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Where to Stay

When Poland joined the EU, allowing tourism to take off a bit more, it sparked what can only be described as an all-out hostel war. As the backpacking fraternity watched on with smug little smiles stretched across their faces, new establishments started springing up left, right and centre, each attempting to outdo the others in terms of location, conditions, atmosphere and indeed price. As a result, all the main cities are now well-stocked with top-notch hostels which are also astoundingly cheap and a dorm bed will generally set you back about 30 PLN (€8) per night.

Renting an apartment is also a great option, provided that you can find 3 or 4 other people willing to endure close contact with you for the duration of your stay, and it won’t send you spiraling into premature bankruptcy either. Finding the kind of apartment which makes washing up seem fun and inspires you to get the landlord drunk and sign the title deeds over to you is remarkably easy and, even in Warsaw and Krakow, such places can work out at as little as 65 PLN (€17) per night.

If none of that takes your fancy then there are scores of pensjonats (Polish style pension/bed & breakfast) and budget hotels to consider as well although the prices are obviously higher than the hostels and, as many of them are run by older people who think they’re still living in the socialist era, the quality tends to be a bit hit-or-miss. Prices can start from 80 PLN (€20) per night during the low season.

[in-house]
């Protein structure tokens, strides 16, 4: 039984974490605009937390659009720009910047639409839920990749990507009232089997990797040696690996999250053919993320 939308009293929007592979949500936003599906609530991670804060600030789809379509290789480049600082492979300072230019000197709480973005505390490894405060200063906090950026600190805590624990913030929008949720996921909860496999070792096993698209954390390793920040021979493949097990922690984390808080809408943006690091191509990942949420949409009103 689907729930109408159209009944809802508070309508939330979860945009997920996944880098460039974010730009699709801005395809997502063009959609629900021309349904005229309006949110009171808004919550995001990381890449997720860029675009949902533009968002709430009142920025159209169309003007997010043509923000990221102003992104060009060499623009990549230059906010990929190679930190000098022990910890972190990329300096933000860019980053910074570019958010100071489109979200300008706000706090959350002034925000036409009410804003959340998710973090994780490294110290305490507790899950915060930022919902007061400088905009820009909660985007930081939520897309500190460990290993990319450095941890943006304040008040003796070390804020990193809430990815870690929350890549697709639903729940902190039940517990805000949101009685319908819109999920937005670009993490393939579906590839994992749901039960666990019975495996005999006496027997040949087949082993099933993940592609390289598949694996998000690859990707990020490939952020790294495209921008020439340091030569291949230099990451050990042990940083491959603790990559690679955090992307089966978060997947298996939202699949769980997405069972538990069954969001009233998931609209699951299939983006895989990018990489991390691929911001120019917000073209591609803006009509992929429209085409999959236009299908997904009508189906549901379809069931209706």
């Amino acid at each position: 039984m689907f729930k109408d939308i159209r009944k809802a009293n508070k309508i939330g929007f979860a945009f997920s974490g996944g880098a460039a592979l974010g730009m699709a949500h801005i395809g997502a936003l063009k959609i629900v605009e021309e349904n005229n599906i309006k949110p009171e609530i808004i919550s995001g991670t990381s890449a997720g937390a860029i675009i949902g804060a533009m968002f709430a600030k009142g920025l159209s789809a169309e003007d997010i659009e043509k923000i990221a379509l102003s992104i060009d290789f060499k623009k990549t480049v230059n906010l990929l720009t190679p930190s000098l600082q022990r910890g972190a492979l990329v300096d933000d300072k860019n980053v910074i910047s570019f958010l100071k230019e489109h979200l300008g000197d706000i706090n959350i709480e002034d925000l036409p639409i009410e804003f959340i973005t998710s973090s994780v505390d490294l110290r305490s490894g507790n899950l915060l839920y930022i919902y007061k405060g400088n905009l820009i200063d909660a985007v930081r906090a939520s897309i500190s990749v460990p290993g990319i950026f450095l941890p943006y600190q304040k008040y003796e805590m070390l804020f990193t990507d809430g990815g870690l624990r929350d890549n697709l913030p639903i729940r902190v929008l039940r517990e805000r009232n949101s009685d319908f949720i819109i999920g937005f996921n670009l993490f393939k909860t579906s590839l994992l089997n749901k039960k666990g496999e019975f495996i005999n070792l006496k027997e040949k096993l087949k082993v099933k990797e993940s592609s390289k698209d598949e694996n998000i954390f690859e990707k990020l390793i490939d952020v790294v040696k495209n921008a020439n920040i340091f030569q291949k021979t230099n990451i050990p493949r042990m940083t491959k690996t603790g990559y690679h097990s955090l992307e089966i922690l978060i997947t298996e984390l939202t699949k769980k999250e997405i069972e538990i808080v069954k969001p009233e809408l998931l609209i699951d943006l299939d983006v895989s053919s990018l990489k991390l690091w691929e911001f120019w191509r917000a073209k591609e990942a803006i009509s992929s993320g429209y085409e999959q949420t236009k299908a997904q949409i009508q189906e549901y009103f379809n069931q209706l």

Renting an Apartment or Room in Poland

The frenetic and unceasing construction of new Lego-like apartment blocks all over the place, as well as the highest emigration rate since a certain German dictator cast his beady eyes eastwards, means that there is no shortage of vacant flats and apartments to rent in Poland. You’ll have to sift through the shit to find the gem(with the help of a translator) though and, sadly, Poland requires a lot more sifting than most places so be prepared for ads which demonstrate an almost fluorescent level of rose-tinted-ness and a steady stream of potential landlords who will coolly lean against mould-stricken walls and swear that their place really IS „high standard” for Poland. Persevere, however, and it is quite possible to find a decent studio pad anywhere bar Warsaw for 1500 PLN (€385) per month.

There is also the possibility of just renting a room in a shared apartment and it’s an unquestionably economical way to go about things but, with students and down-and-out workies forming the general clientele for such offers, don’t expect even minor miracles. Basic kitchen and bathroom facilities are by no means guaranteed, your landlord won’t give even the slightest damn about your subhuman living conditions and, worst of all, your fellow flatmates are liable to be the kind of people who aren’t especially bothered by this. Nevertheless, with monthly rent starting from as low as 500 PLN (€128), it may just be worth it. For a while.

Aly Kerr